Now THAT's a topic sentence!
So, as promised, the Brassage.
The other day, "Good Morning America" (GMA) featured a report on the "Brassage," a specially designed bra that supposedly massages the lymph nodes, thereby removing toxins from the body and perhaps even helping prevent breast cancer. When the Solipsist saw this, he figured it had to be good for a couple hundred words. We'll see.
First, there's something jarring about turning on GMA and being confronted with scenes from a Victoria's Secret runway show (or the like). Not that there's anything wrong with buxom women in lacy thongs flouncing down a catwalk at any time of day, but one really wants to have one's coffee first, so as to be more fully awake and aware to appreciate it. At the same time, one almost pities the poor hausfrau (or hausmann, for that matter), who looks to the morning news and talk shows as innocuous background noise for getting the kids ready for school. All of a sudden, little Johnny, who's in 6th grade and just starting to feel those funny stirrings down there, has stopped eating his Froot Loops and is going to be hungry on the school bus, all because he couldn't take his eyes off the television. Anyway, the Solipsist is all in favor of healthy breasts, but he's pretty sure that none of those lingerie-clad models was actually wearing the Brassage.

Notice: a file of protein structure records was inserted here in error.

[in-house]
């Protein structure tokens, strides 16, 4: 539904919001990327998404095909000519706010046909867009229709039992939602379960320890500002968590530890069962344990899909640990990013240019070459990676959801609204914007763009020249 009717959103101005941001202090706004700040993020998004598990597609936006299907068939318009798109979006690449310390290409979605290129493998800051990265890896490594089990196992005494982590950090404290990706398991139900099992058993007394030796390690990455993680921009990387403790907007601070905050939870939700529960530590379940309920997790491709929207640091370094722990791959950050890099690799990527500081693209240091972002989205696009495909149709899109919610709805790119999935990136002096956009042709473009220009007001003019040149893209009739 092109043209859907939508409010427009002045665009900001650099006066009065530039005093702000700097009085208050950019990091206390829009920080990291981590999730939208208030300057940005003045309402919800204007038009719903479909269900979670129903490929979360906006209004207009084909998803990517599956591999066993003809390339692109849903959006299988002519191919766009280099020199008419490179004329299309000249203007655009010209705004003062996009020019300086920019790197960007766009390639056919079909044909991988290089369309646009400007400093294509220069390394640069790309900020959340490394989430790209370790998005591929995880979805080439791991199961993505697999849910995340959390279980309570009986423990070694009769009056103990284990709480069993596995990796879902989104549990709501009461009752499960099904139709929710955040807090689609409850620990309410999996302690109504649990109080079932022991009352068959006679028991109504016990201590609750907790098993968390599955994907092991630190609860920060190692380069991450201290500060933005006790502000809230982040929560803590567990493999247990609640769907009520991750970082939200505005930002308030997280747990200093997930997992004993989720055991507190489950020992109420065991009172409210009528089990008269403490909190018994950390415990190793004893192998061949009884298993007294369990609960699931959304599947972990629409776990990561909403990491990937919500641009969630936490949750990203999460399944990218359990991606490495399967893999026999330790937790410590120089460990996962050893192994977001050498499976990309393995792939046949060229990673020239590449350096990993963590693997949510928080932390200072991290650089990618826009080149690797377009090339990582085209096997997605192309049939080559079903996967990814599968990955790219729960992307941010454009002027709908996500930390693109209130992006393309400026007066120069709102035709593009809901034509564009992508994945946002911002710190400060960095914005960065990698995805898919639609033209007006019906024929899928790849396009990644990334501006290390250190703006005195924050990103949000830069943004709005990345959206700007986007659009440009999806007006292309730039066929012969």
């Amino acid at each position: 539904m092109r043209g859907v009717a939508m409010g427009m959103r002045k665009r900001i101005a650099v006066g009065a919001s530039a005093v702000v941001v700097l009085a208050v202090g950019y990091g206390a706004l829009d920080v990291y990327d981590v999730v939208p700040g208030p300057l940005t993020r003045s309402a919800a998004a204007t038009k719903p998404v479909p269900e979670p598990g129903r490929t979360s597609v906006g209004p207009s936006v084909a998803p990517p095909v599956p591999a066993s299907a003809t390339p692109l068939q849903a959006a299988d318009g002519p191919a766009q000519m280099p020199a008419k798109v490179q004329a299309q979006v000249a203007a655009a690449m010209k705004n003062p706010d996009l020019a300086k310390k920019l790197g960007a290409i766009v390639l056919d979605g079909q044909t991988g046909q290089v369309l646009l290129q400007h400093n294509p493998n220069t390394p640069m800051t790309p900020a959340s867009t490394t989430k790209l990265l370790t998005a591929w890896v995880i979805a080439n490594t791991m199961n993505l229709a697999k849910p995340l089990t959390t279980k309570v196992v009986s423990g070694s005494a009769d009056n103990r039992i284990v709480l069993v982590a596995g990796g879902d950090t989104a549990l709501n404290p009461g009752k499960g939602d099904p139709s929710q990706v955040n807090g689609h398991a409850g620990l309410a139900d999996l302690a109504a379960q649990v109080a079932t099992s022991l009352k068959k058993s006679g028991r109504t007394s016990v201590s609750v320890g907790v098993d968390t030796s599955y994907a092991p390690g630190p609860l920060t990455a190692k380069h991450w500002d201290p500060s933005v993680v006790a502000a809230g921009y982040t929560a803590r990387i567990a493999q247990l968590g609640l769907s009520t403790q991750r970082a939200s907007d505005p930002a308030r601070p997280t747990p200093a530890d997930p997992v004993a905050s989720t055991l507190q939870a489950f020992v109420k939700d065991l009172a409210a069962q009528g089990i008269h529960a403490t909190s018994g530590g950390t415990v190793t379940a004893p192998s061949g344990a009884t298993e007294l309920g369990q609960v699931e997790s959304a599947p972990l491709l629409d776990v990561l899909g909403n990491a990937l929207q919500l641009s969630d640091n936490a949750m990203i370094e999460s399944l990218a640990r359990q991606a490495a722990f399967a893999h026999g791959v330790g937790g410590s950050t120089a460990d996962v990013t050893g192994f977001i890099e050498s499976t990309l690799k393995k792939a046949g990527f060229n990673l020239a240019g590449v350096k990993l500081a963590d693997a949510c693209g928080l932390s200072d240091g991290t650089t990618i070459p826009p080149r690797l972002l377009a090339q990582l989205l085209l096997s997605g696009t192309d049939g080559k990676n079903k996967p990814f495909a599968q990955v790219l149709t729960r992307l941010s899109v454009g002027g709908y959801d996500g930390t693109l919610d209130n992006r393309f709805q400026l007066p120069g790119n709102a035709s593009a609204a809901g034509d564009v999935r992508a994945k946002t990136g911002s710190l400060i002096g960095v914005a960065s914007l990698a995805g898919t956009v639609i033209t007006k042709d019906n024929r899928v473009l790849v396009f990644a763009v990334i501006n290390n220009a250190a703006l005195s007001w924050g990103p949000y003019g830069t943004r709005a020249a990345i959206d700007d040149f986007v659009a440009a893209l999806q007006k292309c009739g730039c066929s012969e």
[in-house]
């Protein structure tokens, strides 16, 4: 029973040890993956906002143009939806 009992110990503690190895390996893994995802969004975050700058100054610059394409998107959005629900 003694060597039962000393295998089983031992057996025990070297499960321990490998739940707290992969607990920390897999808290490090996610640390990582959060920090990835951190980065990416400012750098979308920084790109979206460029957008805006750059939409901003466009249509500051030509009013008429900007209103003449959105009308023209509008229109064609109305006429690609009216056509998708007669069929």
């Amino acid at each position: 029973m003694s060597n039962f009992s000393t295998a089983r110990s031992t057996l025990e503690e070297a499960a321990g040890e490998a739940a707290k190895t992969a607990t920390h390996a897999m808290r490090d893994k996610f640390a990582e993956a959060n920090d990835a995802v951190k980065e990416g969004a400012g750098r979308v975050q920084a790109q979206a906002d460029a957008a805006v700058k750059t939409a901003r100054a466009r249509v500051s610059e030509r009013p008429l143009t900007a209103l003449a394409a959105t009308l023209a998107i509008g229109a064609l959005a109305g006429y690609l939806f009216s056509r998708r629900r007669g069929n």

Still, we could chalk this all up as a variant on that classic marketing ploy, "SEX!!!! OK, now that I've got your attention, let's talk about the latest innovations in paper-clip technology." But what about the Brassage itself? Does it work? And if so, then, if this video reaches even ONE at-risk woman, isn't it worth a couple of Froot-Loop-deprived pre-adolescents? Perhaps, but this is a significant "if."
According to yesterday's Chicago Sun-Times (click on today's title for a link to the article), the Brassage has been pulled from the market following the GMA--you should excuse the expression--expose, during which the bra's designer walked out of the interview when questions were raised about the product.
It's probably all for the best. One has images of far too many bar fights breaking out after some variant of the following conversation:
"Hey, Asshole, did you just feel up my girlfriend?"
"Wha'? [Heavy Brooklyn accent] Na, na, na. I mean, not fuh nothin'. Ah just thought dat she looked like she was buildin' up some toxins. KnowwhatImean?"
Now, the question is, do they have a similar product for prostate cancer?